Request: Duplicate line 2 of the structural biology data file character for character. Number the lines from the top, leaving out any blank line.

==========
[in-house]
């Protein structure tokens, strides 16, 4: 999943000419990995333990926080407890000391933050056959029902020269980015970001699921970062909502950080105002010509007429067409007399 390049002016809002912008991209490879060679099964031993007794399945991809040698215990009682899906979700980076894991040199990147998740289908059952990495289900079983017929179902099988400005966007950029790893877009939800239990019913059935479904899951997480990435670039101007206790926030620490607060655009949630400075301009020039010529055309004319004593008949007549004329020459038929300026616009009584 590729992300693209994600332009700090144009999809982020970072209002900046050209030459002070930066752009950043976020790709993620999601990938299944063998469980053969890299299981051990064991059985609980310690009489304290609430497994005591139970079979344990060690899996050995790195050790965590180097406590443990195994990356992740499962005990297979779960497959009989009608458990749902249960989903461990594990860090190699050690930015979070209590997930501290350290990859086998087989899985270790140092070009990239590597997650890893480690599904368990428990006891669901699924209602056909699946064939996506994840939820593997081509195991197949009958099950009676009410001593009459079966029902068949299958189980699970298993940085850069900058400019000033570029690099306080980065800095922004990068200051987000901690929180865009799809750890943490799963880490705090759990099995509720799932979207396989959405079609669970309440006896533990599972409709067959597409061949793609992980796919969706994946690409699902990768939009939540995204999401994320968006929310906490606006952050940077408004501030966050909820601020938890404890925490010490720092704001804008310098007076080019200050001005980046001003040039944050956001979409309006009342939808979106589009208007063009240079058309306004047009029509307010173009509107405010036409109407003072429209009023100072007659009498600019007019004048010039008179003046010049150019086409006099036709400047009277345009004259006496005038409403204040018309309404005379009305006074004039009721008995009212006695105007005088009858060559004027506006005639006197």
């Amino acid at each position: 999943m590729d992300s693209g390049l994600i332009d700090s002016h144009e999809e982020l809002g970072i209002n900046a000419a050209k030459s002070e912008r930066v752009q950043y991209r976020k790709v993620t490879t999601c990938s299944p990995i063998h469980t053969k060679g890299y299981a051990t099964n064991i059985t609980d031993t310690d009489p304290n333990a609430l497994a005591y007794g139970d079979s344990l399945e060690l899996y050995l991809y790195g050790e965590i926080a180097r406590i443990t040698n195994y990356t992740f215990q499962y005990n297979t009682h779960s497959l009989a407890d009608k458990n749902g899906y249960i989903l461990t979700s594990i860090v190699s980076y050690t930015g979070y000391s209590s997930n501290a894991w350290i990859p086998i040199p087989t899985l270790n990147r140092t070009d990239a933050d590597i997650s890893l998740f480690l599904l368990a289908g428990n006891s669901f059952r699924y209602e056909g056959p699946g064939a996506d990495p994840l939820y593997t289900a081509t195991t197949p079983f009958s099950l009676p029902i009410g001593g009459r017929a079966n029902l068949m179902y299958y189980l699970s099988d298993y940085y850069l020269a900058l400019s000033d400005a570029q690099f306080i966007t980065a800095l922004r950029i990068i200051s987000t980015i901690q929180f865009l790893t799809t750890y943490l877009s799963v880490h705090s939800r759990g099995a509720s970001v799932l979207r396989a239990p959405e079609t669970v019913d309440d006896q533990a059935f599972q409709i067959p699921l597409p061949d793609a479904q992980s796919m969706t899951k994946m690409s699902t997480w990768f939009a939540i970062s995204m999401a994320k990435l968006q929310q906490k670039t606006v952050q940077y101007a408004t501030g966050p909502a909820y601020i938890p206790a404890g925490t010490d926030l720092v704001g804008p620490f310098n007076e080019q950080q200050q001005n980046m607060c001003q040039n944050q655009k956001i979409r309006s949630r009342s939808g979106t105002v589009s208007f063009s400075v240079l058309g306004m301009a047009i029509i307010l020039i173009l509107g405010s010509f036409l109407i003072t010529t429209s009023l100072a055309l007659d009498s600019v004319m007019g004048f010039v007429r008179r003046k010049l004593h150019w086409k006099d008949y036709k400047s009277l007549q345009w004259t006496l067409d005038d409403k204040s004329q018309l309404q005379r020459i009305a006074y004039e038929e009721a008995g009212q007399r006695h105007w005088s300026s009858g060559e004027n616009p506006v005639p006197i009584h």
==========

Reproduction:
């Protein structure tokens, strides 16, 4: 999943000419990995333990926080407890000391933050056959029902020269980015970001699921970062909502950080105002010509007429067409007399 390049002016809002912008991209490879060679099964031993007794399945991809040698215990009682899906979700980076894991040199990147998740289908059952990495289900079983017929179902099988400005966007950029790893877009939800239990019913059935479904899951997480990435670039101007206790926030620490607060655009949630400075301009020039010529055309004319004593008949007549004329020459038929300026616009009584 590729992300693209994600332009700090144009999809982020970072209002900046050209030459002070930066752009950043976020790709993620999601990938299944063998469980053969890299299981051990064991059985609980310690009489304290609430497994005591139970079979344990060690899996050995790195050790965590180097406590443990195994990356992740499962005990297979779960497959009989009608458990749902249960989903461990594990860090190699050690930015979070209590997930501290350290990859086998087989899985270790140092070009990239590597997650890893480690599904368990428990006891669901699924209602056909699946064939996506994840939820593997081509195991197949009958099950009676009410001593009459079966029902068949299958189980699970298993940085850069900058400019000033570029690099306080980065800095922004990068200051987000901690929180865009799809750890943490799963880490705090759990099995509720799932979207396989959405079609669970309440006896533990599972409709067959597409061949793609992980796919969706994946690409699902990768939009939540995204999401994320968006929310906490606006952050940077408004501030966050909820601020938890404890925490010490720092704001804008310098007076080019200050001005980046001003040039944050956001979409309006009342939808979106589009208007063009240079058309306004047009029509307010173009509107405010036409109407003072429209009023100072007659009498600019007019004048010039008179003046010049150019086409006099036709400047009277345009004259006496005038409403204040018309309404005379009305006074004039009721008995009212006695105007005088009858060559004027506006005639006197």